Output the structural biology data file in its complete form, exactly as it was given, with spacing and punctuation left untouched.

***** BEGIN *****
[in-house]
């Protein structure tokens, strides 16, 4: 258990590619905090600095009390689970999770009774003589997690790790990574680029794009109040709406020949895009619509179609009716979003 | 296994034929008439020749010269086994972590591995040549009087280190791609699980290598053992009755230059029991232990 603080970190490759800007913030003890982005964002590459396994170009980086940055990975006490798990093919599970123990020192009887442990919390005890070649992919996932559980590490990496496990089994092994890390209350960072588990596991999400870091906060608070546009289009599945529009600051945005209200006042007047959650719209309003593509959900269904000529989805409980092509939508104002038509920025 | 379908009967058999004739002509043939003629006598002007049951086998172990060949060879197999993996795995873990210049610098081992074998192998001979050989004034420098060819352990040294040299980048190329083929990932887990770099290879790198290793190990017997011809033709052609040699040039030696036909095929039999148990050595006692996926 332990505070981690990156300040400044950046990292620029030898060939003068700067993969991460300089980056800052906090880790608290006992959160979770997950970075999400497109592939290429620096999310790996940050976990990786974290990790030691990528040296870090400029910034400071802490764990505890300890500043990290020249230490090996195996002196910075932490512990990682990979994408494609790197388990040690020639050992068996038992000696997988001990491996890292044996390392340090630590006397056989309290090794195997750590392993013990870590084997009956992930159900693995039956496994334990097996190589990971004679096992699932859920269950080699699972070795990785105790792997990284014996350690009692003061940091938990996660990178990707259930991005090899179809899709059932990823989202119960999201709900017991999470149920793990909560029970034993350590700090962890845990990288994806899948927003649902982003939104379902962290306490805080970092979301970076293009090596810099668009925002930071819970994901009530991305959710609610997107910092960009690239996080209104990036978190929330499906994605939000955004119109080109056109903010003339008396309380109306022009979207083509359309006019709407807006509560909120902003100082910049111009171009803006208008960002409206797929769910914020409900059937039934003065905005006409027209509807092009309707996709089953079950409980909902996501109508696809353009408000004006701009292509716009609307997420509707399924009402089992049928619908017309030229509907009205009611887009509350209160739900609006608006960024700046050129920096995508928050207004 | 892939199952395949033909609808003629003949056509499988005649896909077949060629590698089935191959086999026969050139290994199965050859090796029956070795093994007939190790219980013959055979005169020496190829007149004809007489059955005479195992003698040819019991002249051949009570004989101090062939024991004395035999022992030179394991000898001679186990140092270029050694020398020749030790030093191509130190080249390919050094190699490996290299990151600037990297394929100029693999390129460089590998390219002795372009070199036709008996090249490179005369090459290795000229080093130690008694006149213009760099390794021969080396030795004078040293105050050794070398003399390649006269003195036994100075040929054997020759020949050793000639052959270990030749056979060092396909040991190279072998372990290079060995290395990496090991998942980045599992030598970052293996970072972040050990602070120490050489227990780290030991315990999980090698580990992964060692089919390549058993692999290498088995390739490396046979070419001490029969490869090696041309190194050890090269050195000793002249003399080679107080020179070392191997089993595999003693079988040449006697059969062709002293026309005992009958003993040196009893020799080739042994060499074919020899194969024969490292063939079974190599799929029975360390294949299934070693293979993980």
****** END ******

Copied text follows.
[in-house]
């Protein structure tokens, strides 16, 4: 258990590619905090600095009390689970999770009774003589997690790790990574680029794009109040709406020949895009619509179609009716979003 | 296994034929008439020749010269086994972590591995040549009087280190791609699980290598053992009755230059029991232990 603080970190490759800007913030003890982005964002590459396994170009980086940055990975006490798990093919599970123990020192009887442990919390005890070649992919996932559980590490990496496990089994092994890390209350960072588990596991999400870091906060608070546009289009599945529009600051945005209200006042007047959650719209309003593509959900269904000529989805409980092509939508104002038509920025 | 379908009967058999004739002509043939003629006598002007049951086998172990060949060879197999993996795995873990210049610098081992074998192998001979050989004034420098060819352990040294040299980048190329083929990932887990770099290879790198290793190990017997011809033709052609040699040039030696036909095929039999148990050595006692996926 332990505070981690990156300040400044950046990292620029030898060939003068700067993969991460300089980056800052906090880790608290006992959160979770997950970075999400497109592939290429620096999310790996940050976990990786974290990790030691990528040296870090400029910034400071802490764990505890300890500043990290020249230490090996195996002196910075932490512990990682990979994408494609790197388990040690020639050992068996038992000696997988001990491996890292044996390392340090630590006397056989309290090794195997750590392993013990870590084997009956992930159900693995039956496994334990097996190589990971004679096992699932859920269950080699699972070795990785105790792997990284014996350690009692003061940091938990996660990178990707259930991005090899179809899709059932990823989202119960999201709900017991999470149920793990909560029970034993350590700090962890845990990288994806899948927003649902982003939104379902962290306490805080970092979301970076293009090596810099668009925002930071819970994901009530991305959710609610997107910092960009690239996080209104990036978190929330499906994605939000955004119109080109056109903010003339008396309380109306022009979207083509359309006019709407807006509560909120902003100082910049111009171009803006208008960002409206797929769910914020409900059937039934003065905005006409027209509807092009309707996709089953079950409980909902996501109508696809353009408000004006701009292509716009609307997420509707399924009402089992049928619908017309030229509907009205009611887009509350209160739900609006608006960024700046050129920096995508928050207004 | 892939199952395949033909609808003629003949056509499988005649896909077949060629590698089935191959086999026969050139290994199965050859090796029956070795093994007939190790219980013959055979005169020496190829007149004809007489059955005479195992003698040819019991002249051949009570004989101090062939024991004395035999022992030179394991000898001679186990140092270029050694020398020749030790030093191509130190080249390919050094190699490996290299990151600037990297394929100029693999390129460089590998390219002795372009070199036709008996090249490179005369090459290795000229080093130690008694006149213009760099390794021969080396030795004078040293105050050794070398003399390649006269003195036994100075040929054997020759020949050793000639052959270990030749056979060092396909040991190279072998372990290079060995290395990496090991998942980045599992030598970052293996970072972040050990602070120490050489227990780290030991315990999980090698580990992964060692089919390549058993692999290498088995390739490396046979070419001490029969490869090696041309190194050890090269050195000793002249003399080679107080020179070392191997089993595999003693079988040449006697059969062709002293026309005992009958003993040196009893020799080739042994060499074919020899194969024969490292063939079974190599799929029975360390294949299934070693293979993980």